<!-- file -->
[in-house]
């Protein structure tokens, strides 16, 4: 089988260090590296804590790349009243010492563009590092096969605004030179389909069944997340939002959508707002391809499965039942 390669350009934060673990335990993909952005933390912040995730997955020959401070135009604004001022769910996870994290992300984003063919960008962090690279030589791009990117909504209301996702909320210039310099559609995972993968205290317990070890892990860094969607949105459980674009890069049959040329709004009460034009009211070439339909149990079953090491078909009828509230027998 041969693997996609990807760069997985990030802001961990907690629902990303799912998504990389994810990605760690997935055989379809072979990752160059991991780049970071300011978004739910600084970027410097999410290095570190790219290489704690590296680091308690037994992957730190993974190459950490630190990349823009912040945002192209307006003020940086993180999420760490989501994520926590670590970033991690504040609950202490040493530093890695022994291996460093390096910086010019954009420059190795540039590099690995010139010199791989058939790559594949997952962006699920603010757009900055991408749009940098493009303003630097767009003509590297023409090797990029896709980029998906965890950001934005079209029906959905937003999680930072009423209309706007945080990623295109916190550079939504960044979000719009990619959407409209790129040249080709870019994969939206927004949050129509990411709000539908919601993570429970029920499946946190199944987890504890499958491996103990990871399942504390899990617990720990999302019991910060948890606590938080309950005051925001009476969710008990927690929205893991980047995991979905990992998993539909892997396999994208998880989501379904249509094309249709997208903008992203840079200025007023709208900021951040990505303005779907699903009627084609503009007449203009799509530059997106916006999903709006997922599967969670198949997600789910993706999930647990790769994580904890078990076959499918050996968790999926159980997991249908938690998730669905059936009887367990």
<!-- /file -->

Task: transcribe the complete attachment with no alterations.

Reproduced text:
[in-house]
């Protein structure tokens, strides 16, 4: 089988260090590296804590790349009243010492563009590092096969605004030179389909069944997340939002959508707002391809499965039942 390669350009934060673990335990993909952005933390912040995730997955020959401070135009604004001022769910996870994290992300984003063919960008962090690279030589791009990117909504209301996702909320210039310099559609995972993968205290317990070890892990860094969607949105459980674009890069049959040329709004009460034009009211070439339909149990079953090491078909009828509230027998 041969693997996609990807760069997985990030802001961990907690629902990303799912998504990389994810990605760690997935055989379809072979990752160059991991780049970071300011978004739910600084970027410097999410290095570190790219290489704690590296680091308690037994992957730190993974190459950490630190990349823009912040945002192209307006003020940086993180999420760490989501994520926590670590970033991690504040609950202490040493530093890695022994291996460093390096910086010019954009420059190795540039590099690995010139010199791989058939790559594949997952962006699920603010757009900055991408749009940098493009303003630097767009003509590297023409090797990029896709980029998906965890950001934005079209029906959905937003999680930072009423209309706007945080990623295109916190550079939504960044979000719009990619959407409209790129040249080709870019994969939206927004949050129509990411709000539908919601993570429970029920499946946190199944987890504890499958491996103990990871399942504390899990617990720990999302019991910060948890606590938080309950005051925001009476969710008990927690929205893991980047995991979905990992998993539909892997396999994208998880989501379904249509094309249709997208903008992203840079200025007023709208900021951040990505303005779907699903009627084609503009007449203009799509530059997106916006999903709006997922599967969670198949997600789910993706999930647990790769994580904890078990076959499918050996968790999926159980997991249908938690998730669905059936009887367990």